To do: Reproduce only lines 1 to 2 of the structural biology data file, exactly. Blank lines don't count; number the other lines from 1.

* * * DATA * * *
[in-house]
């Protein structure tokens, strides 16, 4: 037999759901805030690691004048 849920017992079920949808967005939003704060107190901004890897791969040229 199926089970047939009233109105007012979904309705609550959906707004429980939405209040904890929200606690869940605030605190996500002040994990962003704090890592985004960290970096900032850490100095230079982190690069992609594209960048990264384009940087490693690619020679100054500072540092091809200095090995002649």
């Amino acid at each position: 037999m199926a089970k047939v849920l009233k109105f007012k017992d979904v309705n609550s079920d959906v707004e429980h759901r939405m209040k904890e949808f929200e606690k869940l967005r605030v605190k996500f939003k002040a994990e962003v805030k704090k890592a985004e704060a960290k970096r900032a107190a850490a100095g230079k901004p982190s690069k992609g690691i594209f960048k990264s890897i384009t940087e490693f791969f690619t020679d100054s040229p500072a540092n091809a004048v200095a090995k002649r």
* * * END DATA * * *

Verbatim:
[in-house]
């Protein structure tokens, strides 16, 4: 037999759901805030690691004048 849920017992079920949808967005939003704060107190901004890897791969040229 199926089970047939009233109105007012979904309705609550959906707004429980939405209040904890929200606690869940605030605190996500002040994990962003704090890592985004960290970096900032850490100095230079982190690069992609594209960048990264384009940087490693690619020679100054500072540092091809200095090995002649």